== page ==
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COVID-19 patients lie in beds at a field hospital in a gym in Santo Andre, a city in Brazil's Sao Paulo state.

MIGUEL SCHINCARIOL/AFP via Getty Images

Three sewing machines and a bet on the future – that’s what you’ll find down a dimly lit, decaying corridor of shops off Buenos Aires’s teeming Santa Fe Avenue.

The venture belongs to Yannina Cordero, a 52-year-old building manager and dress maker, who has rented a small shop in which to mend clothes. It allows for better physical distancing for her clients than the apartment she shares with her son.

If a pandemic is measured in stories of survival, this is one. Ms. Cordero has already battled the coronavirus. Now she offers bargain prices to clients who can’t afford much more. “We’re all worried – not just that things are going to close again, but that people are going to keep dying,” she said.

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The story of the pandemic is also in Calabar, a favela in the coastal Brazilian city of Salvador, where Vitor Hugo Carvalho Dos Santos, a boxing coach and father of two, tries to tuck his family away as much as possible as a virulent menace roars at the gates.

His community is still buzzing with activity as neighbours struggle to eke out a living in the midst of a supercharged wave of COVID-19. Brazil is on a record-breaking streak – as many as 3,600 deaths in a single day. Its largest city, Sao Paolo, buries people at night to cope with demand for funerals.

“How am I feeling?” Mr. Dos Santos says. “I’m feeling vulnerable.”

Daily new confirmed COVID-19 deaths

Rolling 7-day average per million people

in the total population.*

8

South

America

7

6

European

Union

5

4

3

North

America

2

1

0

March 1,

2020

April 30

Aug. 8

Nov. 16

Jan. 5,

2021

March 30

*Limited testing and challenges in the attribution of the cause of

death means that the number of confirmed deaths may not be an

accurate count of the true number of deaths from COVID-19.

the globe and mail, Source: our world in data

(via Johns Hopkins University CSSE COVID-19 Data)

Daily new confirmed COVID-19 deaths

Rolling 7-day average per million people in the total population.*

8

South

America

7

6

European

Union

5

4

3

North

America

2

1

0

March 1,

2020

April 30

Aug. 8

Nov. 16

Jan. 5,

2021

March 30

*Limited testing and challenges in the attribution of the cause of

death means that the number of confirmed deaths may not be an

accurate count of the true number of deaths from COVID-19.

the globe and mail, Source: our world in data

(via Johns Hopkins University CSSE COVID-19 Data)

Daily new confirmed COVID-19 deaths

Rolling 7-day average per million people in the total population.*

8

South

America

7

6

European

Union

5

4

3

North

America

2

1

0

March 1,

2020

April 30

Aug. 8

Nov. 16

Jan. 5,

2021

March 30

*Limited testing and challenges in the attribution of the cause of death means that the number of confirmed

deaths may not be an accurate count of the true number of deaths from COVID-19.

the globe and mail, Source: our world in data

(via Johns Hopkins University CSSE COVID-19 Data)

Latin America is staring into the pandemic abyss again, as COVID-19 rears its ugly head for a second time in a region that has barely recovered from its first bout with the infectious disease.

The damage has been wide and it has been deep. With 8.4 per cent of the world’s population, Latin America and the Caribbean account for more than 27 per cent of the COVID-19 death toll, arguably making it the region hardest hit by the pandemic.

Economies built on grossly unequal societies have buckled under lockdowns that blinked on and off for most of 2020. As a whole, GDP sank 7.7 per cent last year, according to the United Nations Economic Commission for Latin America and the Caribbean.

Some countries are bouncing back, but there are now 209 million people living in poverty in this part of the world – 22 million more than in 2019 – with 78 million in extreme conditions, ECLAC reports. The extent of the damage remains hard to quantify: Mexico announced this week it had undercounted deaths by at least 100,000, pushing its toll so far to more than 300,000.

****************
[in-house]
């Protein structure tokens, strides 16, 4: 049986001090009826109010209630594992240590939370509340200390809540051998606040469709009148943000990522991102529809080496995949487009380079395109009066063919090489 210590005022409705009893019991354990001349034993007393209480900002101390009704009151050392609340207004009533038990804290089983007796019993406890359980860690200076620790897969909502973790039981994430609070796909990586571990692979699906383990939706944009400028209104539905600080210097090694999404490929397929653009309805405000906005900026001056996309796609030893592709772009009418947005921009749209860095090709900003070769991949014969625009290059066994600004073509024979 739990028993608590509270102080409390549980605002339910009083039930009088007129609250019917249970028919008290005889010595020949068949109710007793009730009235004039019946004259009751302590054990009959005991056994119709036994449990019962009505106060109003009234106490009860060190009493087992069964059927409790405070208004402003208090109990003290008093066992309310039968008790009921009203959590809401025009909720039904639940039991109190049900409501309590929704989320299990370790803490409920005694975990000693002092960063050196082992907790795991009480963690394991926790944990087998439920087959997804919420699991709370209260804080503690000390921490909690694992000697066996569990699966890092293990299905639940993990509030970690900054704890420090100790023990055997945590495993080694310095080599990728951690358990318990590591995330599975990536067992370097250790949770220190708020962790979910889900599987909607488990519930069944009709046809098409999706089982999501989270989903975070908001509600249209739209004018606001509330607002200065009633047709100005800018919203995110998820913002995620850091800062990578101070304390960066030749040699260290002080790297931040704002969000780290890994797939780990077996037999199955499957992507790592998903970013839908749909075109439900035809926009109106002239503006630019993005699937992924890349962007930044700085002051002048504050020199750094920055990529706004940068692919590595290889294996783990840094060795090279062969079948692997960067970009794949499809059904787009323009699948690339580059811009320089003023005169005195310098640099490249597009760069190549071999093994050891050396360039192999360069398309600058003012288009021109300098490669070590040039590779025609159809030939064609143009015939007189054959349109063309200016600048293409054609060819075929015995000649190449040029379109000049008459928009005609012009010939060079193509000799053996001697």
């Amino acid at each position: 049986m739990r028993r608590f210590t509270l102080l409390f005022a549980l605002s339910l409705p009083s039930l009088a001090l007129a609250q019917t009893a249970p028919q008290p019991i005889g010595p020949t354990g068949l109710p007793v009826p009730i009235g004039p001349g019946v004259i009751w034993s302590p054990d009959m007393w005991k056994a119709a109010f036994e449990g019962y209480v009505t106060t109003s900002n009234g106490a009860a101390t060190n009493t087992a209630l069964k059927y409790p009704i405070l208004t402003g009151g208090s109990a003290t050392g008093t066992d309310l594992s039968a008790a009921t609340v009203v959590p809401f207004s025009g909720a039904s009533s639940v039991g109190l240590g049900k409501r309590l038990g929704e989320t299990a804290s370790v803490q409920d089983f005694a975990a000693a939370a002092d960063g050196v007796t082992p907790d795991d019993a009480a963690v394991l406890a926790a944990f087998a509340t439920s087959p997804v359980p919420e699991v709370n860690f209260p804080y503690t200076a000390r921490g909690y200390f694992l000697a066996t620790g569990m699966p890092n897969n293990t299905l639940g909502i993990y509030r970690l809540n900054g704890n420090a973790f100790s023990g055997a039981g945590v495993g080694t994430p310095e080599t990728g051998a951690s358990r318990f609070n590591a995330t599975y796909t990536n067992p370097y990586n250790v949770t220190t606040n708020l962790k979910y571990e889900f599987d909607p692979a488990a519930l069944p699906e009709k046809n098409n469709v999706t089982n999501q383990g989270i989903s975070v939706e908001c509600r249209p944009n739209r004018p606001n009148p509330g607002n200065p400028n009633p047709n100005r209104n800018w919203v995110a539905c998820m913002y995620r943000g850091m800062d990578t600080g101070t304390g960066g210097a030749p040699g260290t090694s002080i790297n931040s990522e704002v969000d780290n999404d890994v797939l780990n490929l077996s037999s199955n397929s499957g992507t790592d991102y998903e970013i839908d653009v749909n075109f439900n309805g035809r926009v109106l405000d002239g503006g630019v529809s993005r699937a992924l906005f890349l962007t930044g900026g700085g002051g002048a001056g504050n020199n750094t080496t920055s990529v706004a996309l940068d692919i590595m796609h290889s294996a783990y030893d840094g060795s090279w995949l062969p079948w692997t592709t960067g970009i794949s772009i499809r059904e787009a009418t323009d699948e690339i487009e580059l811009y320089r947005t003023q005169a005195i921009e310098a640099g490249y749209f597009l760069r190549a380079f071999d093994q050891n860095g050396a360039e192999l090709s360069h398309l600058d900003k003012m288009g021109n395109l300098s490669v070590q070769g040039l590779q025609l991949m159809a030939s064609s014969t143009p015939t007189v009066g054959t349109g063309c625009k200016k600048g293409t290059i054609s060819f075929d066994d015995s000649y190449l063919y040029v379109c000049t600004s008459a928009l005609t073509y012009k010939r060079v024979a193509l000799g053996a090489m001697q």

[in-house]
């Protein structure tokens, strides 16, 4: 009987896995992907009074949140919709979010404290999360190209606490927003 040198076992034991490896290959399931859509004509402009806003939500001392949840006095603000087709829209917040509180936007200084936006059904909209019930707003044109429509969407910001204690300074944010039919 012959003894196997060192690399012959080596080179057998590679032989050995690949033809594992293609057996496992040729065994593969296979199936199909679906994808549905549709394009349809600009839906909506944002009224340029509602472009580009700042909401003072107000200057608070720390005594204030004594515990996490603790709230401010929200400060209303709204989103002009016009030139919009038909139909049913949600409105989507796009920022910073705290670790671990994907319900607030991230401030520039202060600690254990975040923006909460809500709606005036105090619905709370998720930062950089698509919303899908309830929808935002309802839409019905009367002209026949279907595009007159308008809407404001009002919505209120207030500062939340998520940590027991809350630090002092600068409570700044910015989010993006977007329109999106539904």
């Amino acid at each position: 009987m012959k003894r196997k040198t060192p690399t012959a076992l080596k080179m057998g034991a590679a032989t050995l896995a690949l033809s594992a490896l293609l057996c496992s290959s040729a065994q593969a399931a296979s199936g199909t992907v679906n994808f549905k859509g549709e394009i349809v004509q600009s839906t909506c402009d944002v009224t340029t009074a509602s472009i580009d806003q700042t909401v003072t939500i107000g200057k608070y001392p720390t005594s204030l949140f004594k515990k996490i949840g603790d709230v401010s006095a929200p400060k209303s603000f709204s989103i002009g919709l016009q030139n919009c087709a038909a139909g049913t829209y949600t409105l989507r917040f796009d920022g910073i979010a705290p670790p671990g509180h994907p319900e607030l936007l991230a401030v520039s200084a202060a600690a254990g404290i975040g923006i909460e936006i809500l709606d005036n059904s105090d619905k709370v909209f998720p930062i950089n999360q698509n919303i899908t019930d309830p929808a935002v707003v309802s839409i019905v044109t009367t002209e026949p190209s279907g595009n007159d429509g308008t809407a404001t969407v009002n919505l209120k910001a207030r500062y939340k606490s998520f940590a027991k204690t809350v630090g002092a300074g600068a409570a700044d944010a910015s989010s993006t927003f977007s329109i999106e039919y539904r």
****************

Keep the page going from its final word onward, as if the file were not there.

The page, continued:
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The region is confronting a grim reality as more contagious variants rip through countries that had relaxed restrictions through the summer months.

With the global vaccine race in full throttle, most regions here are struggling to get an inoculation campaign off the ground, fighting complacency and begging residents not to let their guard down. Meanwhile, the same economic conditions that forced people to head out to work in the first wave are just as present in the second.

“Latin America and the Caribbean is not going to reach herd immunity in 2021. That’s the first thing we have to recognize,” said Alicia Barcena Ibarra, the executive secretary of ECLAC, during a virtual conference about equitable vaccine access put on last week by the European Union-Latin American and Caribbean Foundation.

“Developed countries have purchased enough vaccines to be able to vaccinate their citizens almost three times, while most developing countries will be lucky to secure one dose for every 10 people in 2021,” said Rebeca Grynspan, an economist and Ibero-American Secretary-General, at the EU-LAC Foundation conference.

As of the start of March, the region had received 37 million doses of vaccines – enough to fully vaccinate just 2.8 per cent of the population, said Ms. Grynspan, who is from Costa Rica.

“We have a situation where a group of countries have 45.5 per cent of the purchase contracts [of vaccines] even though they only represent 12.9 per cent of the world’s population,” said Ms. Ibarra, a biologist from Mexico. That group consists of the European Union, the United States, Britain, Canada and Japan.

Daily COVID-19 vaccine doses administered

Rolling 7-day average per 100 people

in the total population.*

0.6

North

America

0.5

0.4

European

Union

0.3

0.2

South

America

0.1

0.0

Dec. 15,

2020

Jan. 15,

2021

Feb. 4

Feb. 24

March 30

*This is counted as a single dose, and may not equal the total

number of people vaccinated, depending on the specific dose

regime (e.g. people receive multiple doses).

the globe and mail,

Source: Official Our World in Data

Daily COVID-19 vaccine doses administered

Rolling 7-day average per 100 people in the total population.*

0.6

North

America

0.5

0.4

European

Union

0.3

0.2

South

America

0.1

0.0

Dec. 15,

2020

Jan. 15,

2021

Feb. 4

Feb. 24

March 30

*This is counted as a single dose, and may not equal the total number of